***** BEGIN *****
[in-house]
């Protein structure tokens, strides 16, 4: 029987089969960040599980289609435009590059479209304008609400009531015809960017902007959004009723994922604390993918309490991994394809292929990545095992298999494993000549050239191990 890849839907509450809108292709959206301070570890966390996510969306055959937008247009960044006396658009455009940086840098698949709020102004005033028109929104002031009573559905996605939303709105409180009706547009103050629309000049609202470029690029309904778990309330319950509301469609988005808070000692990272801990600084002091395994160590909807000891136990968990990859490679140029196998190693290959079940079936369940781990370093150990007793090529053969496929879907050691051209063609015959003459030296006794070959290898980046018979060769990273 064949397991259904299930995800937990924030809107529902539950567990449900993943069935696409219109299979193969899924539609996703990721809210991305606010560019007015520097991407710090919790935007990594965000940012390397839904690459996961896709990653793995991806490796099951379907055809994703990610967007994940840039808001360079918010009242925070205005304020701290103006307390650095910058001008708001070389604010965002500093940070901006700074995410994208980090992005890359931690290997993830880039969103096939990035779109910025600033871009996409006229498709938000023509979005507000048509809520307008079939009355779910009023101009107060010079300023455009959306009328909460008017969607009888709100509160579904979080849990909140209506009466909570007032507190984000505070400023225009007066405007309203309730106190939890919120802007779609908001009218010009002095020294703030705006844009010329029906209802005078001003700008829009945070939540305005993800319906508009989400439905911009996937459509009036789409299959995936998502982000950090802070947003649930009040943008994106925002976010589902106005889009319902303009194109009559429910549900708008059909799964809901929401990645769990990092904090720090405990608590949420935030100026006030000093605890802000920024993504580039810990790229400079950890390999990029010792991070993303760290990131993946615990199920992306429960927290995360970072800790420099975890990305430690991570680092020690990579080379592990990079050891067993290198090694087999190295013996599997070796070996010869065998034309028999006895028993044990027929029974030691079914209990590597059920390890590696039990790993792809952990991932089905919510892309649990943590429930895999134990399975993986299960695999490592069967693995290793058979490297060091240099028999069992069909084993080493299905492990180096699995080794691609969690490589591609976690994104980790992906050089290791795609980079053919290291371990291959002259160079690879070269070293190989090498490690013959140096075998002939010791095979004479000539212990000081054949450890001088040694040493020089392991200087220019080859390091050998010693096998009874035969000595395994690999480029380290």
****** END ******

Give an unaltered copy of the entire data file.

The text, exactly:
[in-house]
């Protein structure tokens, strides 16, 4: 029987089969960040599980289609435009590059479209304008609400009531015809960017902007959004009723994922604390993918309490991994394809292929990545095992298999494993000549050239191990 890849839907509450809108292709959206301070570890966390996510969306055959937008247009960044006396658009455009940086840098698949709020102004005033028109929104002031009573559905996605939303709105409180009706547009103050629309000049609202470029690029309904778990309330319950509301469609988005808070000692990272801990600084002091395994160590909807000891136990968990990859490679140029196998190693290959079940079936369940781990370093150990007793090529053969496929879907050691051209063609015959003459030296006794070959290898980046018979060769990273 064949397991259904299930995800937990924030809107529902539950567990449900993943069935696409219109299979193969899924539609996703990721809210991305606010560019007015520097991407710090919790935007990594965000940012390397839904690459996961896709990653793995991806490796099951379907055809994703990610967007994940840039808001360079918010009242925070205005304020701290103006307390650095910058001008708001070389604010965002500093940070901006700074995410994208980090992005890359931690290997993830880039969103096939990035779109910025600033871009996409006229498709938000023509979005507000048509809520307008079939009355779910009023101009107060010079300023455009959306009328909460008017969607009888709100509160579904979080849990909140209506009466909570007032507190984000505070400023225009007066405007309203309730106190939890919120802007779609908001009218010009002095020294703030705006844009010329029906209802005078001003700008829009945070939540305005993800319906508009989400439905911009996937459509009036789409299959995936998502982000950090802070947003649930009040943008994106925002976010589902106005889009319902303009194109009559429910549900708008059909799964809901929401990645769990990092904090720090405990608590949420935030100026006030000093605890802000920024993504580039810990790229400079950890390999990029010792991070993303760290990131993946615990199920992306429960927290995360970072800790420099975890990305430690991570680092020690990579080379592990990079050891067993290198090694087999190295013996599997070796070996010869065998034309028999006895028993044990027929029974030691079914209990590597059920390890590696039990790993792809952990991932089905919510892309649990943590429930895999134990399975993986299960695999490592069967693995290793058979490297060091240099028999069992069909084993080493299905492990180096699995080794691609969690490589591609976690994104980790992906050089290791795609980079053919290291371990291959002259160079690879070269070293190989090498490690013959140096075998002939010791095979004479000539212990000081054949450890001088040694040493020089392991200087220019080859390091050998010693096998009874035969000595395994690999480029380290």